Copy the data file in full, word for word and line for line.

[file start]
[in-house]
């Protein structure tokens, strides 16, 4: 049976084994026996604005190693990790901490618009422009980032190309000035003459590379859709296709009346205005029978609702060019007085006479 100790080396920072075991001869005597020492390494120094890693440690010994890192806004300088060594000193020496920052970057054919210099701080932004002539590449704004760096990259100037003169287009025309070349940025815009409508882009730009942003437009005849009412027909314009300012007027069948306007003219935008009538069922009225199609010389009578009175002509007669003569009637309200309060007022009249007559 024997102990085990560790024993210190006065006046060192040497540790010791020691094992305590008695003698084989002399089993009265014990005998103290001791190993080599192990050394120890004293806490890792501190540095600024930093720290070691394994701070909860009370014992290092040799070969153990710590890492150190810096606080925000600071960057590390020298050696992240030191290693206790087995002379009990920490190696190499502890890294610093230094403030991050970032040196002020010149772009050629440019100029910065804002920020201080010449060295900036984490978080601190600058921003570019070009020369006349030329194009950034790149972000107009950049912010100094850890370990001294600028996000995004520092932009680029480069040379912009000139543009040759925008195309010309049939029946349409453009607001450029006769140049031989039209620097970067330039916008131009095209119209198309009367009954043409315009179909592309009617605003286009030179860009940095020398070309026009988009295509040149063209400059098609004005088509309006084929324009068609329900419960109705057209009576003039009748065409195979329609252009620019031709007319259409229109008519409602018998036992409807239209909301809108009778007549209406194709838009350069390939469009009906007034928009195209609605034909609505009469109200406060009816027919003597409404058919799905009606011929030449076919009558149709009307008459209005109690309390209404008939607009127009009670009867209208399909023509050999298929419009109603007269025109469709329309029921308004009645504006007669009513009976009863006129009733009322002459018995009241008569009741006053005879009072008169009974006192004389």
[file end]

[in-house]
């Protein structure tokens, strides 16, 4: 049976084994026996604005190693990790901490618009422009980032190309000035003459590379859709296709009346205005029978609702060019007085006479 100790080396920072075991001869005597020492390494120094890693440690010994890192806004300088060594000193020496920052970057054919210099701080932004002539590449704004760096990259100037003169287009025309070349940025815009409508882009730009942003437009005849009412027909314009300012007027069948306007003219935008009538069922009225199609010389009578009175002509007669003569009637309200309060007022009249007559 024997102990085990560790024993210190006065006046060192040497540790010791020691094992305590008695003698084989002399089993009265014990005998103290001791190993080599192990050394120890004293806490890792501190540095600024930093720290070691394994701070909860009370014992290092040799070969153990710590890492150190810096606080925000600071960057590390020298050696992240030191290693206790087995002379009990920490190696190499502890890294610093230094403030991050970032040196002020010149772009050629440019100029910065804002920020201080010449060295900036984490978080601190600058921003570019070009020369006349030329194009950034790149972000107009950049912010100094850890370990001294600028996000995004520092932009680029480069040379912009000139543009040759925008195309010309049939029946349409453009607001450029006769140049031989039209620097970067330039916008131009095209119209198309009367009954043409315009179909592309009617605003286009030179860009940095020398070309026009988009295509040149063209400059098609004005088509309006084929324009068609329900419960109705057209009576003039009748065409195979329609252009620019031709007319259409229109008519409602018998036992409807239209909301809108009778007549209406194709838009350069390939469009009906007034928009195209609605034909609505009469109200406060009816027919003597409404058919799905009606011929030449076919009558149709009307008459209005109690309390209404008939607009127009009670009867209208399909023509050999298929419009109603007269025109469709329309029921308004009645504006007669009513009976009863006129009733009322002459018995009241008569009741006053005879009072008169009974006192004389």